Initial prototype for the creation of non-conventional wells. The well trajectory is composed as a piecewise Bézier curve. The user can edit the control points along the well path.
The volumetric lens renders reservoir cells surrounding the user. This spherical lens is defined based on two variables dynamically set by the user: inner and outer radius. This idea reflects two difficulties engineers face while inspecting reservoir models: 1. Quite often engineers need to analyze internal reservoir structures, such as well trajectories and fluid flow lines. In current commercial software, engineers use parallel cuts (a plane oriented with one of the axes) to see the interior of the grid. This approach, however, does not preserve context. On this matter, a commonly used method to address occlusion is Cutaways*: given that an object of interest is in focus, the method automatically computes an appropriate cut surface that eliminates occluding parts while keeping the contextual information in view. In this sense, the volumetric cell lens was inspired by cutaway strategies: internal reservoirs structures are considered to be the important phenomena in focus, and the user selectively discards occluding parts by setting the lens' parameters (inner and outer radius) while maintaining context by rendering reservoir cells located inside the lens. * de Carvalho, F. et al. Interactive Cutaways of Oil Reservoirs. Graphical Models, v. 84, pp. 1-14, 2016. * Lidal, E. M.; Hauser, H.; Viola, I. Design Principles for Cutaway Visualization of Geological Models. In Proceedings of the Spring Conference on Computer Graphics, pp. 47-54, 2012. 2. Current reservoir models employed by the industry may be in the order of millions of cells. Given the large dataset, iso-contouring algorithms are commonly employed to portay only the reservoir surface; yet, as a reservoir is a volumetric entity, some analysis scenarios demand the inspection of its internal cells. The volumetric cell lens, thus, aims at providing a viable visualization that considers a volume of interest while discarding remaining, unnecessary parts of the reservoir in order to lower computational costs.
Cell probing allows users to retrieve local information of reservoir cell units.
System control can be defined as the user interface in which a command is issued whether to request the system to perform a particular function, to change the mode of interaction, or to change the system state. For instance, on the above video, a graphical slider widget allows time filtering. Whenever a time threshold is set by the user, both the 3D graph and the 2D panel are updated accordingly. On this matter, quite often I design 1-DOF graphical menus to be used as system control techniques due to their success and familiarity to users in standard desktops. Further to this, regarding the placement of the graphical menus, a major factor considered is the user's ability to access them. In this sense, I deem the human body to be a strong spatial reference frame; thus, relative locations of the parts of the body such as a person's hand may significantly enhance menu retrieval and usage. The menus may, for instance, enable eyes-off usage, allowing people to perform system control tasks without having to look at the menu.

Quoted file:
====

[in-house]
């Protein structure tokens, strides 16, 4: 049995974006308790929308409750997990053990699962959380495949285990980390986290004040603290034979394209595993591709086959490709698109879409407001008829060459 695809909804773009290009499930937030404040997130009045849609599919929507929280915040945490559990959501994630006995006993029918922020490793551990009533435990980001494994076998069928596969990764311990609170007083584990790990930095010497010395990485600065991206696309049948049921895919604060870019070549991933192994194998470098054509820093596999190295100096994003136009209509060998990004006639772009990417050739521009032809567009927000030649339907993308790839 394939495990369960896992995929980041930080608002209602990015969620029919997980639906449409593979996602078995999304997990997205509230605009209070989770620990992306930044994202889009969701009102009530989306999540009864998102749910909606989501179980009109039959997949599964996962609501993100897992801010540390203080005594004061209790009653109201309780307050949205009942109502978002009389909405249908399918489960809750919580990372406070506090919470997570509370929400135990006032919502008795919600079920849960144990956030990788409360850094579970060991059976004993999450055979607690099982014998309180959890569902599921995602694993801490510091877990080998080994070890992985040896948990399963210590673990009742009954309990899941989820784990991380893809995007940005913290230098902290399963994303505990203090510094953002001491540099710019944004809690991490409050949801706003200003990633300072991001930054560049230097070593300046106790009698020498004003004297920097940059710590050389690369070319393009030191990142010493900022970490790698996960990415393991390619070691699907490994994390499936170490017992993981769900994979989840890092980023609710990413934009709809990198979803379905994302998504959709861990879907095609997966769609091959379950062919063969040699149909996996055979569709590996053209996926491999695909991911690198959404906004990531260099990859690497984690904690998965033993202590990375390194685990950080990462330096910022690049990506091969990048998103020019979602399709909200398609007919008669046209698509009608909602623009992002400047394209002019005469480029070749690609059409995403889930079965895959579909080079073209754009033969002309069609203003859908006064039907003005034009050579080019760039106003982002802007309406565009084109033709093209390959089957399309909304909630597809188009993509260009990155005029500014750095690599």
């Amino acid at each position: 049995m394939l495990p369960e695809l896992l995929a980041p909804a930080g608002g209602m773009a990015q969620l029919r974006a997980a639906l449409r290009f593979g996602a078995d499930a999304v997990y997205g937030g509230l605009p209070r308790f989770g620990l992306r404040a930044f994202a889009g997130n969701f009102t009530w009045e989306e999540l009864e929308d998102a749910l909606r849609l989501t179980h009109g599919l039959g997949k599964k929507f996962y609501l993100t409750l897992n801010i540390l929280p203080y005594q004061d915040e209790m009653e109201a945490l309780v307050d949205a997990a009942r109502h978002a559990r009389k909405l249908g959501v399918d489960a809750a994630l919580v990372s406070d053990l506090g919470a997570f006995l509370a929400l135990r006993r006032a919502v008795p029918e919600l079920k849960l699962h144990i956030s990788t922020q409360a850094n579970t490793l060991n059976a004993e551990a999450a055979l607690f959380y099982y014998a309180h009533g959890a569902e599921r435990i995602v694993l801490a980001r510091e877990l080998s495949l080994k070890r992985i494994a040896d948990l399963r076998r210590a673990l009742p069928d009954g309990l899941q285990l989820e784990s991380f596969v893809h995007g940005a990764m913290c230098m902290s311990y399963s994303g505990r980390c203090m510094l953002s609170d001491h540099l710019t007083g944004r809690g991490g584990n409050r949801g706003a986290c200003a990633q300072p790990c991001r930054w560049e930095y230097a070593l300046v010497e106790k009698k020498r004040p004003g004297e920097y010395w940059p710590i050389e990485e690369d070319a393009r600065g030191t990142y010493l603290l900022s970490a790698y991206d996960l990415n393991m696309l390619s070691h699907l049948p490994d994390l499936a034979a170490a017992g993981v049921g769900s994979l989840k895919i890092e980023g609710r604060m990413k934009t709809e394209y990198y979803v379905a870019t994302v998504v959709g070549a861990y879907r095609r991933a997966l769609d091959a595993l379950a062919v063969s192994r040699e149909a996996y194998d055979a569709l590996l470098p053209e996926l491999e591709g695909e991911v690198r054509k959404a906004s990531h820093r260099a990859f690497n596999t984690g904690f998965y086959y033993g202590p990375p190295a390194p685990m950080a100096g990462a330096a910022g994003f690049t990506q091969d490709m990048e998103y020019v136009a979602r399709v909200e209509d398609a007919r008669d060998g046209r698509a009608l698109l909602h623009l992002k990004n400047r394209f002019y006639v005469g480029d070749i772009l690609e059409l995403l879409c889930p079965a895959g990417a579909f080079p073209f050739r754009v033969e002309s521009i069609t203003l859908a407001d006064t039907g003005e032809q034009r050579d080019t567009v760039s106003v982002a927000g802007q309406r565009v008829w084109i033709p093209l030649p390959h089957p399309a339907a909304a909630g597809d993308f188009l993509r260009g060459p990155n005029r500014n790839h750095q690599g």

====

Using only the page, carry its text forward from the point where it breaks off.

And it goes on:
Basic manipulations such as translation, rotation, and scale are essential for reservoir analysis. While designing these interactions, two major factors were considered: 1. The need to prevent strain injuries that may be caused by repetitive movements since these basic manipulations are intended for extensive use. This is the reason why a certain manipulation starts with an acceleration calculated based on the controller’s velocity; and the motion continues for as long as the user presses the controller’s button; 2. The relevance to leverage the familiarity people may have with metaphors commonly used in 2D interaction spaces. For instance, it is a commonplace on today’s multi-touch touchscreens to use a “pinch” gesture for zooming in and out in a 2D window. Another popular metaphor is the Arcball technique to handle rotating 3D objects using a mouse, proposed by Ken Shoemake*. These prevalent metaphors were, thus, considered and extended to a 3D interaction space for reservoir manipulation. * Shoemake, Ken, "ARCBALL: A user interface for specifying three-dimensional orientation using a mouse," Proceedings of Graphics Interface (GI), Vancouver, British Columbia, Canada, pp. 151-156, 1992.
This was an initial test using leap motion device for performing basic manipulations for reservoir visualization. The 3D UI followed the idea suggested by Remi Bodin: hands fully opened to enable controls - translation, rotation, and scale. The left hand is used to select a control, while the right hand changes the control value.
This collection of short videos showcase prototypes of features for Petroleum Engineering using different spatial interfaces.